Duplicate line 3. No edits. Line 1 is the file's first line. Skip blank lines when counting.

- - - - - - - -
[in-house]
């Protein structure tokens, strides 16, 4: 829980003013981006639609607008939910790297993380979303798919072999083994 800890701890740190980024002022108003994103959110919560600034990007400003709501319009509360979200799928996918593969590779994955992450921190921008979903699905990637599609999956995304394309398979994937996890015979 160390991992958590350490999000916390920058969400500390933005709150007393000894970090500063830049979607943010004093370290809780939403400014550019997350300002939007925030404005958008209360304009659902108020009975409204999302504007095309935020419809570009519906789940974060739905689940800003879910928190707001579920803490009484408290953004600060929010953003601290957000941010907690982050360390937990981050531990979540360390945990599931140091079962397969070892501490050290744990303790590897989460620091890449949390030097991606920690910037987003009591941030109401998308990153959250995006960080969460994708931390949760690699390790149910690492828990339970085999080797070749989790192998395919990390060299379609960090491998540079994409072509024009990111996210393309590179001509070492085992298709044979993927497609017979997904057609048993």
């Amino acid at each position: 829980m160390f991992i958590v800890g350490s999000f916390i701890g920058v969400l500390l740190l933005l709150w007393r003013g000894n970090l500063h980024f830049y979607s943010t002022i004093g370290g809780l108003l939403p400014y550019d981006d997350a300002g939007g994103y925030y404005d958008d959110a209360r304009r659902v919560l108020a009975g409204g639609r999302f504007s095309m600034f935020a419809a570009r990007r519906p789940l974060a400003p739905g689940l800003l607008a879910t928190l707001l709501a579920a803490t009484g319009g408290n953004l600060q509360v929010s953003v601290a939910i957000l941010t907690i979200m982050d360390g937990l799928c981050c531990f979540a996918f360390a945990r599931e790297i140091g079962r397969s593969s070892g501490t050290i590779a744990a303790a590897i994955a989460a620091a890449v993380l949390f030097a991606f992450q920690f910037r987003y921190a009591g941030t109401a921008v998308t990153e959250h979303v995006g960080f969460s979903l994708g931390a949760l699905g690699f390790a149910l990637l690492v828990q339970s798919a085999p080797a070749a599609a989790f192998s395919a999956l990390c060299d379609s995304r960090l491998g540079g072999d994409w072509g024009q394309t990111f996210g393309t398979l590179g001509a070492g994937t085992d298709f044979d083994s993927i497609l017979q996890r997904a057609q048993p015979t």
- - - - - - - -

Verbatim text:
């Amino acid at each position: 829980m160390f991992i958590v800890g350490s999000f916390i701890g920058v969400l500390l740190l933005l709150w007393r003013g000894n970090l500063h980024f830049y979607s943010t002022i004093g370290g809780l108003l939403p400014y550019d981006d997350a300002g939007g994103y925030y404005d958008d959110a209360r304009r659902v919560l108020a009975g409204g639609r999302f504007s095309m600034f935020a419809a570009r990007r519906p789940l974060a400003p739905g689940l800003l607008a879910t928190l707001l709501a579920a803490t009484g319009g408290n953004l600060q509360v929010s953003v601290a939910i957000l941010t907690i979200m982050d360390g937990l799928c981050c531990f979540a996918f360390a945990r599931e790297i140091g079962r397969s593969s070892g501490t050290i590779a744990a303790a590897i994955a989460a620091a890449v993380l949390f030097a991606f992450q920690f910037r987003y921190a009591g941030t109401a921008v998308t990153e959250h979303v995006g960080f969460s979903l994708g931390a949760l699905g690699f390790a149910l990637l690492v828990q339970s798919a085999p080797a070749a599609a989790f192998s395919a999956l990390c060299d379609s995304r960090l491998g540079g072999d994409w072509g024009q394309t990111f996210g393309t398979l590179g001509a070492g994937t085992d298709f044979d083994s993927i497609l017979q996890r997904a057609q048993p015979t």